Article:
An intriguing (and extensive) debate has arisen between Mark Levin and Pete Wehner on who the more principled conservative was between Ronald Reagan and George W. Bush. Now, for most reading this, you'd think this one would be a no-brainer, but this debate does more than just compare, contrast and ‘one-up’. This debate cuts to the core of the battle that's ensuing within the Republican Party right now between the Establishment and the Principled, and in turn, clarifies what it means to be ‘conservative’.
Before delving into this, here’s some background info on both men to give you a better perspective of where these guys are coming from. As everyone knows, Mark Levin is a popular conservative talk radio host and author, as well as president of Landmark Legal Foundation. However, Mark also served in the Reagan administration as advisor to several members of President Reagan’s Cabinet, eventually becoming Associate Director of Presidential Personnel and ultimately Chief of Staff to Attorney General Edwin Meese; he also served as Deputy Assistant Secretary for Elementary and Secondary education at the Department of Education, and Deputy Solicitor of the Department of the Interior. Pete Wehner is an author, writer and commentator, who served in the Reagan and Bush 41 Administrations prior to becoming deputy director of speechwriting for President George W. Bush. Wehner is the former Deputy Assistant to the President and Director of the White House Office of Strategic Initiatives. Prior to joining the Bush 43 Administration, Wehner served as a special assistant to the director of the Office of National Drug Control Policy under his father’s administration, and before that, as a speechwriter for then-Secretary of Education Bill Bennett (Reagan Administration). So now that you know a bit more about these guys, let’s proceed…
Jeffrey Lord has so profoundly commented on this debate, addressing the different perspectives that each held on the ‘civility’ or ‘courtesy’ in governance, pointing out that “Reagan was the first conservative president since Calvin Coolidge to sit in the Oval Office. And certainly the first post-New Deal conservative to hold the presidency….Republican predecessors Eisenhower, Nixon and Ford all having been moderates on the job.” Yet, we see Bush, as well as the elder, slip back into that ‘Republican Eastern Establishment’, in which that mindset of comity was key. Whereas, “Reagan, to his everlasting credit, spent his entire political career politely but forcefully opposing this idea of comity-as-government.” In the Bush administrations, particularly Bush 43, we see not only an adherence to ‘comity-as-government’, but a severely damaging silent consent given to those principles behind the progressive movement and the New Deal. Lord concludes:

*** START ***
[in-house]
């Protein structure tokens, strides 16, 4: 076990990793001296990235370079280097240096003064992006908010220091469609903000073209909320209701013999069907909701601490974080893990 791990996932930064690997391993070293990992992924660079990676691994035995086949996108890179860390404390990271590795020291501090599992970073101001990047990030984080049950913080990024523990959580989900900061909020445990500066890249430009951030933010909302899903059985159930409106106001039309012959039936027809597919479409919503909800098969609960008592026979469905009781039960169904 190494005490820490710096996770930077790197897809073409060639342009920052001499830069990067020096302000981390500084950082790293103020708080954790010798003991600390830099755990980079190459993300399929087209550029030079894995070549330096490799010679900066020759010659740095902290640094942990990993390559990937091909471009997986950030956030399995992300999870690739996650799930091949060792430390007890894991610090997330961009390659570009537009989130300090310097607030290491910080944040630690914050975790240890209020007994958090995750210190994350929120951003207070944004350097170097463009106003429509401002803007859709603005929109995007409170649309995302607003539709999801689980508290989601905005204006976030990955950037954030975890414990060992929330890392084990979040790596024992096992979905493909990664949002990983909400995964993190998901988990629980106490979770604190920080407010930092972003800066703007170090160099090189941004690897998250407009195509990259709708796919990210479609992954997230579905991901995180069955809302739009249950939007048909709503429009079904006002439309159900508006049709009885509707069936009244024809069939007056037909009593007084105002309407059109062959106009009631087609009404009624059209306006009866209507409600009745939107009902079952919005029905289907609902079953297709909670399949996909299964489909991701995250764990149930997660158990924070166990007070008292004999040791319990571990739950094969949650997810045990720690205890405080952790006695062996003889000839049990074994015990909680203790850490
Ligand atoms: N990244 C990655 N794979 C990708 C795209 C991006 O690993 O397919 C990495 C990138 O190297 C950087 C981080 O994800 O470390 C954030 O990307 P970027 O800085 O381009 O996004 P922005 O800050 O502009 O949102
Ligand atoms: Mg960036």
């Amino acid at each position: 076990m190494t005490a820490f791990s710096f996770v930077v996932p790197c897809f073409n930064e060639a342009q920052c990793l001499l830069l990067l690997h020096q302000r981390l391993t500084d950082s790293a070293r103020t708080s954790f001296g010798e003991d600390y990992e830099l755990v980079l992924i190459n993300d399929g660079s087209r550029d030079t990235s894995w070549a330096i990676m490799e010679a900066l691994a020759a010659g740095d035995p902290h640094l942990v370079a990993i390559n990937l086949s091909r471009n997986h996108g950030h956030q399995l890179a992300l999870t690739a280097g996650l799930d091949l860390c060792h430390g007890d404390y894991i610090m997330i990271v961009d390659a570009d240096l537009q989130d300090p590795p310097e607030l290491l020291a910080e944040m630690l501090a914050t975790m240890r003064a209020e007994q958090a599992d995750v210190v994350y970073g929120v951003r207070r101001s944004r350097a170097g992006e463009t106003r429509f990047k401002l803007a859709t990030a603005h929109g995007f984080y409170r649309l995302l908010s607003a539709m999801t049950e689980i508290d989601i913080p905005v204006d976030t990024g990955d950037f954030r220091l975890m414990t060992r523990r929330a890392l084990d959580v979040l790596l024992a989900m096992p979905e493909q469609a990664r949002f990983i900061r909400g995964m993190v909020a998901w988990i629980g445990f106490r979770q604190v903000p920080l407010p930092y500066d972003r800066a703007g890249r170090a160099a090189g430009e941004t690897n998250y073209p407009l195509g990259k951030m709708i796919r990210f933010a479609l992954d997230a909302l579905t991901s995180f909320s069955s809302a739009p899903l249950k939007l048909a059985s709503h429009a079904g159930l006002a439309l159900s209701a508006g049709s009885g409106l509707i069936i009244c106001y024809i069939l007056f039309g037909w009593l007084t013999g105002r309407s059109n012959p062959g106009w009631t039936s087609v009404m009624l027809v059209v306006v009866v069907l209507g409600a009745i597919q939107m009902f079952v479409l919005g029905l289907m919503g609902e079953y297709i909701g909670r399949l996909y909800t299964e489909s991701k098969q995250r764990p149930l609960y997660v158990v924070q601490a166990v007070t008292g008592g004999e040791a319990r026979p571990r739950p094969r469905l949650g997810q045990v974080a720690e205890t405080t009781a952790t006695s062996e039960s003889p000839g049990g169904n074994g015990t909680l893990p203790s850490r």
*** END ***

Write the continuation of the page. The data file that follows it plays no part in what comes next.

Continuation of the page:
“But the underlying difference between Reagan and Bush -- and indeed between Reagan and some putative GOP successors in the 2012 elections -- was (and is) a fundamental understanding of conservatism. And a refusal to buy into the idea that comity meant going along to get along.
In some respects that simply should not have happened in a Republican post-Reagan presidency, the Bush White House seemed to not quite understand that a dime store New Deal was even more expensive then when the likes of Tom Dewey and Nelson Rockefeller were pushing it.
There is a reason Mark Levin sees Reagan as the gold standard for conservatives.
And he's right in doing so.”
Indeed. I don’t recall “going along to get along” ever being a new mantra for conservatism; yet, we see this resurgence throughout too many Republicans today. This reminds me of what Levin accurately describes in Liberty and Tyranny:
“This is not the way of the Conservative; it is the way of the neo-Statist – subservient to a “reality” created by the Statist rather than the reality of unalienable rights granted by the Creator.”
Sources: Wikipedia, EPPC